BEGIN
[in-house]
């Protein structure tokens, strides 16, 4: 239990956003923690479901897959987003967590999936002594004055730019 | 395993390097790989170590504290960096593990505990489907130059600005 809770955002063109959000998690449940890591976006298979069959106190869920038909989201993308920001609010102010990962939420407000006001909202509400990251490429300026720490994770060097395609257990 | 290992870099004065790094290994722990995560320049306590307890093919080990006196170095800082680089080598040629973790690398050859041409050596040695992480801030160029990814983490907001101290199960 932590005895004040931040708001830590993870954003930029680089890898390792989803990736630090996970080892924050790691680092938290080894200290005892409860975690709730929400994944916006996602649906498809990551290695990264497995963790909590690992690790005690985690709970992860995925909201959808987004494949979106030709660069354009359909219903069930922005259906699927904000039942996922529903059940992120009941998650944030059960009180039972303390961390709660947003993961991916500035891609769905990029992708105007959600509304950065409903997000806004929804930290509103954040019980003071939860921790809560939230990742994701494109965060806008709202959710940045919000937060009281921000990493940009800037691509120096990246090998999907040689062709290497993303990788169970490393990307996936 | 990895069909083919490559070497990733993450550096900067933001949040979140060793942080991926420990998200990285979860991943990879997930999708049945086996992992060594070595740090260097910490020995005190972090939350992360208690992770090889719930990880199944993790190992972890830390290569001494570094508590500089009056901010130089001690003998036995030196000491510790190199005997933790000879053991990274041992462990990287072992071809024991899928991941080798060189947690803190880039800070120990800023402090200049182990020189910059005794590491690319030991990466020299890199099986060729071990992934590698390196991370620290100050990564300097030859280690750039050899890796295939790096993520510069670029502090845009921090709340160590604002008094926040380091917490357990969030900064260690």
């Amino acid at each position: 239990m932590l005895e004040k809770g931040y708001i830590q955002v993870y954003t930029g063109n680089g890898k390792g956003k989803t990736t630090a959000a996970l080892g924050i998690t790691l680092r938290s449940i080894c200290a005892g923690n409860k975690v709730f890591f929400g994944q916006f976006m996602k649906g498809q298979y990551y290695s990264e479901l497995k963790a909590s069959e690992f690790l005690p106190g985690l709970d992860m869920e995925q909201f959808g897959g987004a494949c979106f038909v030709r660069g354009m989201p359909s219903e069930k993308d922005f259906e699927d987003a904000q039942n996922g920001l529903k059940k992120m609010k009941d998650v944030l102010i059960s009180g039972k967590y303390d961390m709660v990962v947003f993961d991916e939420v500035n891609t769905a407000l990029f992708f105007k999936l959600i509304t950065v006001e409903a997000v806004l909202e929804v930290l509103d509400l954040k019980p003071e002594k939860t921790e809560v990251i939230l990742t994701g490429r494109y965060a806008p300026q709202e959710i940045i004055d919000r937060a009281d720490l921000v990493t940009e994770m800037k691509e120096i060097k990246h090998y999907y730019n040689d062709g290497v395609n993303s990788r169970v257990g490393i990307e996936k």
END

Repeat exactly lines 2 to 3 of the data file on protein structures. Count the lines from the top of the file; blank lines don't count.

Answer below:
């Protein structure tokens, strides 16, 4: 239990956003923690479901897959987003967590999936002594004055730019 | 395993390097790989170590504290960096593990505990489907130059600005 809770955002063109959000998690449940890591976006298979069959106190869920038909989201993308920001609010102010990962939420407000006001909202509400990251490429300026720490994770060097395609257990 | 290992870099004065790094290994722990995560320049306590307890093919080990006196170095800082680089080598040629973790690398050859041409050596040695992480801030160029990814983490907001101290199960 932590005895004040931040708001830590993870954003930029680089890898390792989803990736630090996970080892924050790691680092938290080894200290005892409860975690709730929400994944916006996602649906498809990551290695990264497995963790909590690992690790005690985690709970992860995925909201959808987004494949979106030709660069354009359909219903069930922005259906699927904000039942996922529903059940992120009941998650944030059960009180039972303390961390709660947003993961991916500035891609769905990029992708105007959600509304950065409903997000806004929804930290509103954040019980003071939860921790809560939230990742994701494109965060806008709202959710940045919000937060009281921000990493940009800037691509120096990246090998999907040689062709290497993303990788169970490393990307996936 | 990895069909083919490559070497990733993450550096900067933001949040979140060793942080991926420990998200990285979860991943990879997930999708049945086996992992060594070595740090260097910490020995005190972090939350992360208690992770090889719930990880199944993790190992972890830390290569001494570094508590500089009056901010130089001690003998036995030196000491510790190199005997933790000879053991990274041992462990990287072992071809024991899928991941080798060189947690803190880039800070120990800023402090200049182990020189910059005794590491690319030991990466020299890199099986060729071990992934590698390196991370620290100050990564300097030859280690750039050899890796295939790096993520510069670029502090845009921090709340160590604002008094926040380091917490357990969030900064260690």
């Amino acid at each position: 239990m932590l005895e004040k809770g931040y708001i830590q955002v993870y954003t930029g063109n680089g890898k390792g956003k989803t990736t630090a959000a996970l080892g924050i998690t790691l680092r938290s449940i080894c200290a005892g923690n409860k975690v709730f890591f929400g994944q916006f976006m996602k649906g498809q298979y990551y290695s990264e479901l497995k963790a909590s069959e690992f690790l005690p106190g985690l709970d992860m869920e995925q909201f959808g897959g987004a494949c979106f038909v030709r660069g354009m989201p359909s219903e069930k993308d922005f259906e699927d987003a904000q039942n996922g920001l529903k059940k992120m609010k009941d998650v944030l102010i059960s009180g039972k967590y303390d961390m709660v990962v947003f993961d991916e939420v500035n891609t769905a407000l990029f992708f105007k999936l959600i509304t950065v006001e409903a997000v806004l909202e929804v930290l509103d509400l954040k019980p003071e002594k939860t921790e809560v990251i939230l990742t994701g490429r494109y965060a806008p300026q709202e959710i940045i004055d919000r937060a009281d720490l921000v990493t940009e994770m800037k691509e120096i060097k990246h090998y999907y730019n040689d062709g290497v395609n993303s990788r169970v257990g490393i990307e996936k």